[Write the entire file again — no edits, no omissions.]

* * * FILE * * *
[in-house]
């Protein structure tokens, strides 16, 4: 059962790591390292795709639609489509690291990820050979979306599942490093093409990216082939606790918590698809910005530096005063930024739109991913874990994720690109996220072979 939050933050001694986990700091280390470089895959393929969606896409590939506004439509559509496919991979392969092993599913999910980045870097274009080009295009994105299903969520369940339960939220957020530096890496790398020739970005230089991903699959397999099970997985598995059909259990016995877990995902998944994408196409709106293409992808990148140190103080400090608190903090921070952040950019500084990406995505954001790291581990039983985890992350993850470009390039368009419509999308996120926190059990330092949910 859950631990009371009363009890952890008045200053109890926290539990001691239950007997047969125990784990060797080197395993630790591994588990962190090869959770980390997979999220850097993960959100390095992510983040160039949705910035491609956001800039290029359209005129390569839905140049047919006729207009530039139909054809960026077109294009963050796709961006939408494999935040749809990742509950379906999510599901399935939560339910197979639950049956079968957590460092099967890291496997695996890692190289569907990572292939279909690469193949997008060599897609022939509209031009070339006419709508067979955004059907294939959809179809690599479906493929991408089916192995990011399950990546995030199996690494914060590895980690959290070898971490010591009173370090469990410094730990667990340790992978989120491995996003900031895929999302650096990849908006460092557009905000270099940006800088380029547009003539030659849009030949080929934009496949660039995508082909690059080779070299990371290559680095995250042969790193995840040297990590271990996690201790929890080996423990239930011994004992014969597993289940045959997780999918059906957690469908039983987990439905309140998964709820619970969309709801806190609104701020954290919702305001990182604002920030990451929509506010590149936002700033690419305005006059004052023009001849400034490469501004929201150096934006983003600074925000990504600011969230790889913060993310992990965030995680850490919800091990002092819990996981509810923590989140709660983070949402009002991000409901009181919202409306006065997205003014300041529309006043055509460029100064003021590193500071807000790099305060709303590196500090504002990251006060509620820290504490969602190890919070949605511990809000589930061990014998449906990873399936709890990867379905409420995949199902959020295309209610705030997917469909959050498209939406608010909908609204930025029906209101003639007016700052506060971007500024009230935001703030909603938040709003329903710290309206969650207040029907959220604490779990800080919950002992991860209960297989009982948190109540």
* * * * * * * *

[in-house]
């Protein structure tokens, strides 16, 4: 059962790591390292795709639609489509690291990820050979979306599942490093093409990216082939606790918590698809910005530096005063930024739109991913874990994720690109996220072979 939050933050001694986990700091280390470089895959393929969606896409590939506004439509559509496919991979392969092993599913999910980045870097274009080009295009994105299903969520369940339960939220957020530096890496790398020739970005230089991903699959397999099970997985598995059909259990016995877990995902998944994408196409709106293409992808990148140190103080400090608190903090921070952040950019500084990406995505954001790291581990039983985890992350993850470009390039368009419509999308996120926190059990330092949910 859950631990009371009363009890952890008045200053109890926290539990001691239950007997047969125990784990060797080197395993630790591994588990962190090869959770980390997979999220850097993960959100390095992510983040160039949705910035491609956001800039290029359209005129390569839905140049047919006729207009530039139909054809960026077109294009963050796709961006939408494999935040749809990742509950379906999510599901399935939560339910197979639950049956079968957590460092099967890291496997695996890692190289569907990572292939279909690469193949997008060599897609022939509209031009070339006419709508067979955004059907294939959809179809690599479906493929991408089916192995990011399950990546995030199996690494914060590895980690959290070898971490010591009173370090469990410094730990667990340790992978989120491995996003900031895929999302650096990849908006460092557009905000270099940006800088380029547009003539030659849009030949080929934009496949660039995508082909690059080779070299990371290559680095995250042969790193995840040297990590271990996690201790929890080996423990239930011994004992014969597993289940045959997780999918059906957690469908039983987990439905309140998964709820619970969309709801806190609104701020954290919702305001990182604002920030990451929509506010590149936002700033690419305005006059004052023009001849400034490469501004929201150096934006983003600074925000990504600011969230790889913060993310992990965030995680850490919800091990002092819990996981509810923590989140709660983070949402009002991000409901009181919202409306006065997205003014300041529309006043055509460029100064003021590193500071807000790099305060709303590196500090504002990251006060509620820290504490969602190890919070949605511990809000589930061990014998449906990873399936709890990867379905409420995949199902959020295309209610705030997917469909959050498209939406608010909908609204930025029906209101003639007016700052506060971007500024009230935001703030909603938040709003329903710290309206969650207040029907959220604490779990800080919950002992991860209960297989009982948190109540």